Despite the fact that sport is considered universal, it’s one of the few things that doesn’t (always) take finances or social status into account.
Sport as a spectacle can still seem like an exclusive club.
Whether it’s watching games at a local stadium or on TV, there’s usually a financial barrier to entry for people hoping to catch a glimpse of their favorite team.
Over the Top Content
The internet has provided a salve to this particular issue. Franchises such as the Philadelphia Eagles provide free access to their streaming content, while the YouTube and NBA websites are an endless repository of highlights, compilations, and press conferences for fans of every appetite.
The popularity of online sports hides a secret, though: namely, that viewers are happy to pay for their media.
Video site Vimeo claims that 56% of sports fans would be willing to part with more cash to view content online than on TV.
This interest is driven partly by the fact that the majority (64%) of self-described aficionados don’t live anywhere near their favorite teams.
With this in mind, there’s a sense that organizations like the NFL and NHL aren’t taking sufficient advantage of the appetite for sports media.
All of the above refers to what’s known as Over The Top (OTT) content, which describes programming that’s sent directly through the internet.
As with standard TV services like Prime Video and Netflix, content is highly segmented, meaning that fans who want to watch more than one league usually require more than one streaming package.
Unfortunately, this seems to be a necessary evil forced by licensing agreements.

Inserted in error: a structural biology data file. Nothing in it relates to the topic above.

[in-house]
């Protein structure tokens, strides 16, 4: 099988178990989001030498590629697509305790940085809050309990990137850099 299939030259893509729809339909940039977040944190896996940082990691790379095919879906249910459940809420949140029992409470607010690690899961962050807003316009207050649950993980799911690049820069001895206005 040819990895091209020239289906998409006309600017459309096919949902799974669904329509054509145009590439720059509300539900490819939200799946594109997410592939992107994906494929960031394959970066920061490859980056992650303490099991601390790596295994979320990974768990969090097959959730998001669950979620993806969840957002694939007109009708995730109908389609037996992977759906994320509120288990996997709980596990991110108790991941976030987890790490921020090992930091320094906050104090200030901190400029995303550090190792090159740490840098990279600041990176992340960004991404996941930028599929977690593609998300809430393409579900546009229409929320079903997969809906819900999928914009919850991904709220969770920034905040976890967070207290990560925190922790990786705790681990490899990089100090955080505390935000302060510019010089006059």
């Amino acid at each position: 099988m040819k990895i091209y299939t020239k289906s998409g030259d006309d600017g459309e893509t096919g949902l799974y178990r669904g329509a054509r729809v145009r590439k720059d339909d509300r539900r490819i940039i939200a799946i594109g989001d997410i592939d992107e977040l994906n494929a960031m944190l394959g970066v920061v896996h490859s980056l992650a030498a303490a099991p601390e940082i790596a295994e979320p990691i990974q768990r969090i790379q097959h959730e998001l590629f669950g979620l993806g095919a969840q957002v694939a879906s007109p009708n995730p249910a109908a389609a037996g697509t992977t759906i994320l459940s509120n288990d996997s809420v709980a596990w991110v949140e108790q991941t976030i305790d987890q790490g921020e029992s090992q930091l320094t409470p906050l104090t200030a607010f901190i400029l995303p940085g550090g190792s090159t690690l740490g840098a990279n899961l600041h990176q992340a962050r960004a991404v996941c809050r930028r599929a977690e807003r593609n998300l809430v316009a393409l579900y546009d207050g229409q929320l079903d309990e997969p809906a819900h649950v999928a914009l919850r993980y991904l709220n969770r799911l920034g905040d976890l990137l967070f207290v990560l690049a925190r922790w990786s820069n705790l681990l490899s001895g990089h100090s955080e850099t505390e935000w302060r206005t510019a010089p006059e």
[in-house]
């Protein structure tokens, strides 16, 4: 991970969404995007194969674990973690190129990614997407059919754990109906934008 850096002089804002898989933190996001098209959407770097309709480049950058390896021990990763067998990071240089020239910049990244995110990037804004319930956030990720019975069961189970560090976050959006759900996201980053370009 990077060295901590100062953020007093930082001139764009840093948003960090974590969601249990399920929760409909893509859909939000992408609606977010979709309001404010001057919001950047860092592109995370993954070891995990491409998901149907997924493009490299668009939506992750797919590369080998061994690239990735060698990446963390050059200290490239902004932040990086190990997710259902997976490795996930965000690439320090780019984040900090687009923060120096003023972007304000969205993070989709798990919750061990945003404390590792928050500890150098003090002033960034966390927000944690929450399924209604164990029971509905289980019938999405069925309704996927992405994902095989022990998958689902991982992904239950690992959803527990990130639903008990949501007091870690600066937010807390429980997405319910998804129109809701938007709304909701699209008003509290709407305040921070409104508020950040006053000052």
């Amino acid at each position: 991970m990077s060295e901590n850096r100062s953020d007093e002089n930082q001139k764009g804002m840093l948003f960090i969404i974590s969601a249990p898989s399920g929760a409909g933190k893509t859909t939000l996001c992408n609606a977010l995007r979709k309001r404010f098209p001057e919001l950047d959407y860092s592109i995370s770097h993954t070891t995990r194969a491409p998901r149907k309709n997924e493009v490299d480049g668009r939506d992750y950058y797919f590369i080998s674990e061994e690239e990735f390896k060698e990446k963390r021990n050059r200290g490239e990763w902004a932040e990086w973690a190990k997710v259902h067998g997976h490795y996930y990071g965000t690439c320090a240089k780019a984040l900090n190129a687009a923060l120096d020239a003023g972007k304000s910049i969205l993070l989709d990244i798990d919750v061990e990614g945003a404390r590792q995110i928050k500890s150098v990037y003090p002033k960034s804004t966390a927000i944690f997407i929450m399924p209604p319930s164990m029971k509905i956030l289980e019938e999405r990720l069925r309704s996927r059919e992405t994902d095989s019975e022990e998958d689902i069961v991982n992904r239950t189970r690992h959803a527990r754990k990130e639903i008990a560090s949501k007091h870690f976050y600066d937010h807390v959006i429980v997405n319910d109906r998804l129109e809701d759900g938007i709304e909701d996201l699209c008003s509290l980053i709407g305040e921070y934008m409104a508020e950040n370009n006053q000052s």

The association of particular networks with individual sports seems to be evident in Google Trends popularity scores, which show a decline in generic searches like “streamed sports”. The ExpressVPN website notes that the search volume for this phrase fell by around half between 2017 and 2021.
Of course, there are other influences on the collective interest in sports that go beyond how and where they’re streamed.
ExpressVPN also reveals that the most important thing for UFC followers by far is Conor McGregor. While Sportskeeda seems to suggest McGregor isn’t all too popular anymore, given the Irishman’s quite remarkable fall from grace in recent times, the four most popular events since September 1, 2018, have been headlined by The Notorious.
This kind of discovery can make it easier to predict audience numbers in the future.
Supplementary content, i.e. sports content that isn’t related to games, matches, or races, can also increase the public’s interest in viewing official occasions.
A good 60% of sports fans state that supplementary content is important to them, again, according to Vimeo.
Interest in Formula 1 rocketed following the final season of Netflix Drive to Survive in February 2023.
Overall, while it’s difficult to view increased segmentation as a good thing, the willingness of fans to pay for their sport could increase the quality and quantity of material being offered by networks.